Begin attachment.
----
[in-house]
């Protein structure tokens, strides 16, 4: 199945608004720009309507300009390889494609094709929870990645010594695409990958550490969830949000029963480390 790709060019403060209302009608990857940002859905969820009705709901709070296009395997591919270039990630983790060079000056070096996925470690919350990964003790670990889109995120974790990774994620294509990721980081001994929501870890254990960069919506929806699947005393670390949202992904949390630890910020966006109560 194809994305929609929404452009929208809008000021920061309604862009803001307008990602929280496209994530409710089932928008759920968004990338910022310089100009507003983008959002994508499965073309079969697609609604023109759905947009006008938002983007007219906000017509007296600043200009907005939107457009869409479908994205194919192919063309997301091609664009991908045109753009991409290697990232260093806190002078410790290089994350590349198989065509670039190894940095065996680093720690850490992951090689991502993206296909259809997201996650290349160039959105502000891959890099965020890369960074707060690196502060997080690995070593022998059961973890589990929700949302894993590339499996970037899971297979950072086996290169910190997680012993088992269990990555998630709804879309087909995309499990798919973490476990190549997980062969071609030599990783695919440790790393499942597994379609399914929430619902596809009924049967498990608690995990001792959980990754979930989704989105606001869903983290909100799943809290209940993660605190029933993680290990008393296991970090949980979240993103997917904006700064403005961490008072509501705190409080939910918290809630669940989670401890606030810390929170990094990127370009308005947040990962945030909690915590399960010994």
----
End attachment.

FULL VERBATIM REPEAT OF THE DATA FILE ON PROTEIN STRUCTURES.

[in-house]
């Protein structure tokens, strides 16, 4: 199945608004720009309507300009390889494609094709929870990645010594695409990958550490969830949000029963480390 790709060019403060209302009608990857940002859905969820009705709901709070296009395997591919270039990630983790060079000056070096996925470690919350990964003790670990889109995120974790990774994620294509990721980081001994929501870890254990960069919506929806699947005393670390949202992904949390630890910020966006109560 194809994305929609929404452009929208809008000021920061309604862009803001307008990602929280496209994530409710089932928008759920968004990338910022310089100009507003983008959002994508499965073309079969697609609604023109759905947009006008938002983007007219906000017509007296600043200009907005939107457009869409479908994205194919192919063309997301091609664009991908045109753009991409290697990232260093806190002078410790290089994350590349198989065509670039190894940095065996680093720690850490992951090689991502993206296909259809997201996650290349160039959105502000891959890099965020890369960074707060690196502060997080690995070593022998059961973890589990929700949302894993590339499996970037899971297979950072086996290169910190997680012993088992269990990555998630709804879309087909995309499990798919973490476990190549997980062969071609030599990783695919440790790393499942597994379609399914929430619902596809009924049967498990608690995990001792959980990754979930989704989105606001869903983290909100799943809290209940993660605190029933993680290990008393296991970090949980979240993103997917904006700064403005961490008072509501705190409080939910918290809630669940989670401890606030810390929170990094990127370009308005947040990962945030909690915590399960010994």